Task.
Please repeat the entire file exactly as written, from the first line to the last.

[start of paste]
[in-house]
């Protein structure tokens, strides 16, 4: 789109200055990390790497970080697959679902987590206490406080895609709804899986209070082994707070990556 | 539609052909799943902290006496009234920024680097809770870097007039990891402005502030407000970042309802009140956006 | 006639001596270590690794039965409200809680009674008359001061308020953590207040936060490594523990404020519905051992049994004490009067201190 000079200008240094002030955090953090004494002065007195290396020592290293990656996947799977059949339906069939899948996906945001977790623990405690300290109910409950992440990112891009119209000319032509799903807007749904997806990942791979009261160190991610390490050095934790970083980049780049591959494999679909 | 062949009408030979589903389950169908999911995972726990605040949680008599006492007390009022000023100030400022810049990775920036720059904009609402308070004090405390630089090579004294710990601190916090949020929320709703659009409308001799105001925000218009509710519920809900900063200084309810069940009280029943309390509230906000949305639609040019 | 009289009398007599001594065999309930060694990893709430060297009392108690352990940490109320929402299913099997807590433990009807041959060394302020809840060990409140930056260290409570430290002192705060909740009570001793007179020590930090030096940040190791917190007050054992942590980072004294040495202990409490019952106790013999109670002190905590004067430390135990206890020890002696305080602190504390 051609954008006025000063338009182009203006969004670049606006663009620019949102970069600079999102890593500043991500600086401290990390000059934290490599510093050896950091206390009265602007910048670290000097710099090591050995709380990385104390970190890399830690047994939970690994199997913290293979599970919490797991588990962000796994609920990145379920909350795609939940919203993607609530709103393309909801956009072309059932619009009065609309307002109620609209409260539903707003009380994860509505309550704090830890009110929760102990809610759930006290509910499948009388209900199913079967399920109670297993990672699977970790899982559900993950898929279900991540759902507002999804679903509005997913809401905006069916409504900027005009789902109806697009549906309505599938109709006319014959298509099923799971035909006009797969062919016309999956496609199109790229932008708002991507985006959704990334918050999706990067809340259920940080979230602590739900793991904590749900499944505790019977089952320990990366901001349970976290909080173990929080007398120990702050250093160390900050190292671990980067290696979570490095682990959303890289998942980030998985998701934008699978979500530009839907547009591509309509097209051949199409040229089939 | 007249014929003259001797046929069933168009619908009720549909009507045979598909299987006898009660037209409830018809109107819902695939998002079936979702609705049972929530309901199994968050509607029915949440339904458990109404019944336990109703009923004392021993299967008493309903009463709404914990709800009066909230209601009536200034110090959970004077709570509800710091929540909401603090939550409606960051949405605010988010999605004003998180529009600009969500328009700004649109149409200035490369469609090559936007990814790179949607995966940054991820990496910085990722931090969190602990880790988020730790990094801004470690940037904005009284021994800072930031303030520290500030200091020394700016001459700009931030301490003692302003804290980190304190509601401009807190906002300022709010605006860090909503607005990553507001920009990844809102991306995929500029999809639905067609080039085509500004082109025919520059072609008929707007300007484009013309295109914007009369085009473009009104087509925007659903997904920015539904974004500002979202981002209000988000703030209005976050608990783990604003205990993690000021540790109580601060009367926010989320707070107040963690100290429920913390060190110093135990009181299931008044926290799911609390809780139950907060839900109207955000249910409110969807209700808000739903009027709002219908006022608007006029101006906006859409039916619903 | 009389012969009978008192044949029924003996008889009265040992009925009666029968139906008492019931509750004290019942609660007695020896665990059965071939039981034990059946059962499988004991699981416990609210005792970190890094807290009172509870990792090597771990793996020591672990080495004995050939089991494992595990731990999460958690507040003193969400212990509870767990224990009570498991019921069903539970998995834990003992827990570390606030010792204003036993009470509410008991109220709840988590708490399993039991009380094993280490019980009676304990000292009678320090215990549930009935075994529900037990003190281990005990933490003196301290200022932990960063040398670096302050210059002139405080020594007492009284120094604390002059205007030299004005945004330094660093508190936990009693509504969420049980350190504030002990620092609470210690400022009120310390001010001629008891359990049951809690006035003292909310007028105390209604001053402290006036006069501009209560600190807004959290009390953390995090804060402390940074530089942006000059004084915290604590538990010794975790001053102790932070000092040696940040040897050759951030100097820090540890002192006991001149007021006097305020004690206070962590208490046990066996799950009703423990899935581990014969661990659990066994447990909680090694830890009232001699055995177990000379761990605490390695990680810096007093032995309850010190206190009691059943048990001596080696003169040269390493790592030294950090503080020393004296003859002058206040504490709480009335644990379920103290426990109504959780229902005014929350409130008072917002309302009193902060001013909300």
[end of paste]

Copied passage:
[in-house]
């Protein structure tokens, strides 16, 4: 789109200055990390790497970080697959679902987590206490406080895609709804899986209070082994707070990556 | 539609052909799943902290006496009234920024680097809770870097007039990891402005502030407000970042309802009140956006 | 006639001596270590690794039965409200809680009674008359001061308020953590207040936060490594523990404020519905051992049994004490009067201190 000079200008240094002030955090953090004494002065007195290396020592290293990656996947799977059949339906069939899948996906945001977790623990405690300290109910409950992440990112891009119209000319032509799903807007749904997806990942791979009261160190991610390490050095934790970083980049780049591959494999679909 | 062949009408030979589903389950169908999911995972726990605040949680008599006492007390009022000023100030400022810049990775920036720059904009609402308070004090405390630089090579004294710990601190916090949020929320709703659009409308001799105001925000218009509710519920809900900063200084309810069940009280029943309390509230906000949305639609040019 | 009289009398007599001594065999309930060694990893709430060297009392108690352990940490109320929402299913099997807590433990009807041959060394302020809840060990409140930056260290409570430290002192705060909740009570001793007179020590930090030096940040190791917190007050054992942590980072004294040495202990409490019952106790013999109670002190905590004067430390135990206890020890002696305080602190504390 051609954008006025000063338009182009203006969004670049606006663009620019949102970069600079999102890593500043991500600086401290990390000059934290490599510093050896950091206390009265602007910048670290000097710099090591050995709380990385104390970190890399830690047994939970690994199997913290293979599970919490797991588990962000796994609920990145379920909350795609939940919203993607609530709103393309909801956009072309059932619009009065609309307002109620609209409260539903707003009380994860509505309550704090830890009110929760102990809610759930006290509910499948009388209900199913079967399920109670297993990672699977970790899982559900993950898929279900991540759902507002999804679903509005997913809401905006069916409504900027005009789902109806697009549906309505599938109709006319014959298509099923799971035909006009797969062919016309999956496609199109790229932008708002991507985006959704990334918050999706990067809340259920940080979230602590739900793991904590749900499944505790019977089952320990990366901001349970976290909080173990929080007398120990702050250093160390900050190292671990980067290696979570490095682990959303890289998942980030998985998701934008699978979500530009839907547009591509309509097209051949199409040229089939 | 007249014929003259001797046929069933168009619908009720549909009507045979598909299987006898009660037209409830018809109107819902695939998002079936979702609705049972929530309901199994968050509607029915949440339904458990109404019944336990109703009923004392021993299967008493309903009463709404914990709800009066909230209601009536200034110090959970004077709570509800710091929540909401603090939550409606960051949405605010988010999605004003998180529009600009969500328009700004649109149409200035490369469609090559936007990814790179949607995966940054991820990496910085990722931090969190602990880790988020730790990094801004470690940037904005009284021994800072930031303030520290500030200091020394700016001459700009931030301490003692302003804290980190304190509601401009807190906002300022709010605006860090909503607005990553507001920009990844809102991306995929500029999809639905067609080039085509500004082109025919520059072609008929707007300007484009013309295109914007009369085009473009009104087509925007659903997904920015539904974004500002979202981002209000988000703030209005976050608990783990604003205990993690000021540790109580601060009367926010989320707070107040963690100290429920913390060190110093135990009181299931008044926290799911609390809780139950907060839900109207955000249910409110969807209700808000739903009027709002219908006022608007006029101006906006859409039916619903 | 009389012969009978008192044949029924003996008889009265040992009925009666029968139906008492019931509750004290019942609660007695020896665990059965071939039981034990059946059962499988004991699981416990609210005792970190890094807290009172509870990792090597771990793996020591672990080495004995050939089991494992595990731990999460958690507040003193969400212990509870767990224990009570498991019921069903539970998995834990003992827990570390606030010792204003036993009470509410008991109220709840988590708490399993039991009380094993280490019980009676304990000292009678320090215990549930009935075994529900037990003190281990005990933490003196301290200022932990960063040398670096302050210059002139405080020594007492009284120094604390002059205007030299004005945004330094660093508190936990009693509504969420049980350190504030002990620092609470210690400022009120310390001010001629008891359990049951809690006035003292909310007028105390209604001053402290006036006069501009209560600190807004959290009390953390995090804060402390940074530089942006000059004084915290604590538990010794975790001053102790932070000092040696940040040897050759951030100097820090540890002192006991001149007021006097305020004690206070962590208490046990066996799950009703423990899935581990014969661990659990066994447990909680090694830890009232001699055995177990000379761990605490390695990680810096007093032995309850010190206190009691059943048990001596080696003169040269390493790592030294950090503080020393004296003859002058206040504490709480009335644990379920103290426990109504959780229902005014929350409130008072917002309302009193902060001013909300």